August 13, 2019

“If I ain’t already fallin’ I guess it could be said I’m walkin’ mighty close to the edge” 



Given the myriad of market-moving macro headlines in the past month, it was easy to forget that earnings season was also in high gear. Just over 70% of companies had reported as of July 31, and results have generally been better than expected. Even so, companies have become more vocal around risks presented by the unresolved tariff dispute with China, and some industries in particular (mostly automotive-related) have been struggling with weaker overseas markets in China and Europe.  The percent of S&P 500 companies lowering guidance prior to earnings season was also higher than normal, which helped manage down expectations. Against that backdrop, a larger-than-average 74% of companies have exceeded consensus earnings estimates (i.e. better than the average Wall Street analyst forecast). The magnitude of the average beat was also higher than typical at 6.1%.  This positive trend relative to expectations contrasts with the S&P 500’s modest 2.5% year-over-year earnings growth rate, which is well below that seen in recent periods (see Figure 1).

On a sector basis, information technology (IT) has been the standout, with earnings beating estimates by an average of 8.4%, and 71.9% of companies reporting above-consensus results. Texas Instruments, Intel and Micron, among others had strong results, as customers increased orders to avoid supply chain issues or buy goods ahead of potential tariffs.


Concerns about an earnings recession, typically defined as two or more consecutive quarters of year-over-year earnings declines, have been lurking in the background this year as investors search for signs of a slowing economy or market peak. While slower growth is indeed a reality in 2019, current estimates suggest an earnings recession will be avoided, or short-lived if one does take place.  This is good news for the equity market, as earnings declines lasting only a few quarters have historically not portended lasting stock market drops. 


Trade war escalation pressures growth 

Of course earnings season has played second fiddle to the U.S.-China trade conflict, with tensions again rising sharply. Whatever goodwill was achieved by President Trump and President Xi meeting face to face in late June – after which President Trump declared, “We’re right back on track” – has quickly evaporated. We predicted things were likely to get worse before getting better, and that view drove our equity risk reduction recommendation earlier this summer. While we think a worst case scenario of rapidly escalating tit-for-tat measures will be avoided, the status quo of heightened tension is likely to remain with us for the foreseeable future. This could mean additional U.S. tariffs in the coming weeks, as well as increased Chinese pressure on U.S. firms operating in the region. For more details on the trade war, see our August 6 current market news piece: Currency Shots Fired: U.S.–China trade war rages on.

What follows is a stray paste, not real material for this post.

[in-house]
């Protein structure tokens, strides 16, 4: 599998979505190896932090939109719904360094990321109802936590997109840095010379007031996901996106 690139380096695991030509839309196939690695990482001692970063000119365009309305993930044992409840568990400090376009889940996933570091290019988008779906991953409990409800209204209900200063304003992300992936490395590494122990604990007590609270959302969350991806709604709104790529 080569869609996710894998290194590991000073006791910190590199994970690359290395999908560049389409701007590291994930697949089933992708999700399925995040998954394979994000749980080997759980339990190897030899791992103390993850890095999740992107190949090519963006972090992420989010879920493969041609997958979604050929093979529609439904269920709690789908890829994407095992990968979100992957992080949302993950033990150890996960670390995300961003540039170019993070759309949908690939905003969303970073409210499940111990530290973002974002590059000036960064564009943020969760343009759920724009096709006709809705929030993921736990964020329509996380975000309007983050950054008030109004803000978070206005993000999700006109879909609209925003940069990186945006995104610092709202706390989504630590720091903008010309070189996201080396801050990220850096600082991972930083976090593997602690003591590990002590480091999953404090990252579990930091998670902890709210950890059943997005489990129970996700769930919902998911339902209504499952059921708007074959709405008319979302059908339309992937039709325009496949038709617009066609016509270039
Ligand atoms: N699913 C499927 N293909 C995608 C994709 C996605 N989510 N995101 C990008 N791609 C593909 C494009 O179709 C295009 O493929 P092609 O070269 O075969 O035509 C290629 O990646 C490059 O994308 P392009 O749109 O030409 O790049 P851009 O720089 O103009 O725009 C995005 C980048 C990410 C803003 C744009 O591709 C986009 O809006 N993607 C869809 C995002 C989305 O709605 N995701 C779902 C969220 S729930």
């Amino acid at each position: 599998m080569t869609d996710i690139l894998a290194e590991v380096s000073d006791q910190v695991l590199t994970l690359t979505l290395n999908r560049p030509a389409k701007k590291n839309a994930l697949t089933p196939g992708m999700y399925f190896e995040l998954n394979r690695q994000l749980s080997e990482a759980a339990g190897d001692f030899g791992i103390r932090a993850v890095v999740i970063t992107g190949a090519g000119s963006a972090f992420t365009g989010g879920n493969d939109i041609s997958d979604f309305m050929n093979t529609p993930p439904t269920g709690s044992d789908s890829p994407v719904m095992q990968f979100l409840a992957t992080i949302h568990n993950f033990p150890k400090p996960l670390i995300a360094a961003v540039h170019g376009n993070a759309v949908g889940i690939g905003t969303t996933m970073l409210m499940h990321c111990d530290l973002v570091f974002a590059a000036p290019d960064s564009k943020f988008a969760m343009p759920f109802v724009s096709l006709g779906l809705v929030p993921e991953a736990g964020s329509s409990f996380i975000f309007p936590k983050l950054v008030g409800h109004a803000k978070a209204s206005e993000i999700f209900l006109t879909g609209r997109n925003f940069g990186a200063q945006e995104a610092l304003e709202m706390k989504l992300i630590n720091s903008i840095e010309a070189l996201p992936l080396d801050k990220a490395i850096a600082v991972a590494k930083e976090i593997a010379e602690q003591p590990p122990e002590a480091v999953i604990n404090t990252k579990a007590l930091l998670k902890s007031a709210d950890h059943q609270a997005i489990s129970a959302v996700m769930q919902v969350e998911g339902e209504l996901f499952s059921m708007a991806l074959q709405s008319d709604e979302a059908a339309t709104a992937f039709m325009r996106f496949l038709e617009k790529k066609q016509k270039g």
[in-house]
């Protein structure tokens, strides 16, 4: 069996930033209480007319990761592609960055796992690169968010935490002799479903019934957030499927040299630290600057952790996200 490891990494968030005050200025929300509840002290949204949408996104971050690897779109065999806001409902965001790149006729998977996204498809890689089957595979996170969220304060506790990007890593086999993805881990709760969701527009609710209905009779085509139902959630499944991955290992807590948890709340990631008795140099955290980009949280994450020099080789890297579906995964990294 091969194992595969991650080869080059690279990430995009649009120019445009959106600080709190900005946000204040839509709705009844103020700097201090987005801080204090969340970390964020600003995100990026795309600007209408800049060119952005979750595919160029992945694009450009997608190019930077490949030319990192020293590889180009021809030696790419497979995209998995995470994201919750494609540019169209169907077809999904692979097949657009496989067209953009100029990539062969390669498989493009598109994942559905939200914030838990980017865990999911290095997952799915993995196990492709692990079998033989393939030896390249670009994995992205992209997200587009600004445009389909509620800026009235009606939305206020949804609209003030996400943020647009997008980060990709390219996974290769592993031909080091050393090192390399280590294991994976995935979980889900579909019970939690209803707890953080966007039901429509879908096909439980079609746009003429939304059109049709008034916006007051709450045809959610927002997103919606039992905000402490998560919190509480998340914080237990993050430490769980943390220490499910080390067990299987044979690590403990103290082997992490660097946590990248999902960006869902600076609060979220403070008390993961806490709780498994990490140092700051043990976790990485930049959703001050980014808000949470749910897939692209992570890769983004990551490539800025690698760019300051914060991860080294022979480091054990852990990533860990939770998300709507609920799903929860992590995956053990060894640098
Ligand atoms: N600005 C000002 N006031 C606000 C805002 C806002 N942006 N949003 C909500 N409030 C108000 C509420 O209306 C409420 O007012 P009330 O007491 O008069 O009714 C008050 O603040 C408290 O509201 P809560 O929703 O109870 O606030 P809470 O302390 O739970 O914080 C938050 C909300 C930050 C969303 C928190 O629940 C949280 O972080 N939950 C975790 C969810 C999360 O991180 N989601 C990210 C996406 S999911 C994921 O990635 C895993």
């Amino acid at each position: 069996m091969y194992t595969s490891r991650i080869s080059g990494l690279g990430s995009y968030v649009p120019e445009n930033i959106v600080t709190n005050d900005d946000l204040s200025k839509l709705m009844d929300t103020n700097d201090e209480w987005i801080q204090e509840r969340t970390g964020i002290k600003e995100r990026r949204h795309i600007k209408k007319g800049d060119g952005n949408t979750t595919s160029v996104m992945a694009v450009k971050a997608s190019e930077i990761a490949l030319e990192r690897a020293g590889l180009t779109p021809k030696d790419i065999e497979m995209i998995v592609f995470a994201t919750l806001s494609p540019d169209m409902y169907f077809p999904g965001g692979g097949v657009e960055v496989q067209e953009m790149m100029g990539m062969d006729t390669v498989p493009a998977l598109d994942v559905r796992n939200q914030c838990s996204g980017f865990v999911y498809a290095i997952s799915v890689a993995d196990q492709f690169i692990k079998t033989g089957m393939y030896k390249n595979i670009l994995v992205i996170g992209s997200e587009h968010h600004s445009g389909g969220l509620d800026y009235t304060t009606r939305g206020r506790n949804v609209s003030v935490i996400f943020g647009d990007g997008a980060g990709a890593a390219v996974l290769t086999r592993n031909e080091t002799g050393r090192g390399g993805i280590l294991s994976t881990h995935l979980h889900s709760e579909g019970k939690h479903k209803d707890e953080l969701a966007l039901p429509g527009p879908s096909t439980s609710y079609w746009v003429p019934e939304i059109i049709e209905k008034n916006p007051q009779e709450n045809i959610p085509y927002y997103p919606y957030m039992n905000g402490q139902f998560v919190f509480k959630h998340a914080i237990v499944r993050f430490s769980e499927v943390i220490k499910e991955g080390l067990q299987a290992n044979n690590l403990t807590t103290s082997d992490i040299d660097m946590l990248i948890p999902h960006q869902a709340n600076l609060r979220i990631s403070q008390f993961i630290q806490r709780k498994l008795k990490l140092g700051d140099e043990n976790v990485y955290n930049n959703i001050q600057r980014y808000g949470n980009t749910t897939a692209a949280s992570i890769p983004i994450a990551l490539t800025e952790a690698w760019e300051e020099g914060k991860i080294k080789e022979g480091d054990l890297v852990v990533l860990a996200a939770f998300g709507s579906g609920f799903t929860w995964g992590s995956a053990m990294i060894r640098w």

Heightened trade tensions come at a delicate time for the global economy. Expectations for global growth had been rebounding from the low levels of late 2018, as evidenced by the performance of S&P 500 companies with a high relative percentage of foreign sales (see Figure 2), but that has reversed course more recently. The J.P. Morgan Global Composite Output Index did post a mild uptick to 51.7 in July, yet still hovers precariously close to the demarcation line (50) between expansion and contraction. Manufacturers continue to struggle, as that component of the global index remains in contraction territory for the third straight month, and reached the lowest level since 2012 in July. No doubt the fall in international trade is weighing on manufacturers around the world.

Turning to the U.S., the most recent data from the Institute for Supply Management (ISM) also shows deterioration in the manufacturing backdrop (see Figure 3); though in this case it still registers in expansion territory. Non-manufacturing businesses are demonstrating stronger growth, though at a slower rate than that seen in previous months (see Figure 3). Similar to comments on many quarterly earnings calls, ISM respondents cited ongoing concerns related to tariffs, while describing overall business conditions as “mixed.” Another area referenced in the ISM report was the tight labor market, which helps explain why consumer confidence is near a ten-year high (see Figure 4). The recent decline in interest rates should also benefit the consumer in the form of lower debt service payments and housing market support. All told, our slow and steady growth thesis remains intact. While the U.S. economy has indeed lost some steam in 2019, it is poised to continue in expansion territory. 


Fed watch intensifies

Increased policy uncertainty, slower global demand and low inflation drove the Federal Open Market Committee (Fed) to cut rates in July for the first time since the financial crisis. While future reductions were not guaranteed, the Fed said it “will act as appropriate to sustain the expansion”, which suggests additional rate cuts may be on the way, given the trade war escalation and potential economic fallout. Target rate probabilities now suggest about a 50% chance of up to four interest rate cuts by the end of April 2020! While this may prove to be an overshoot, it is likely that the Fed will act again in 2019 (and perhaps more than once). Of course the Fed is not alone in their work, as central banks around the world have shifted into easing mode in an effort to increase inflation expectations and improve economic output. While our contention remains that interest rate levels and access to capital are not the primary driver of slower growth at this stage (policy uncertainty is), unified central bank action certainly doesn’t hurt.

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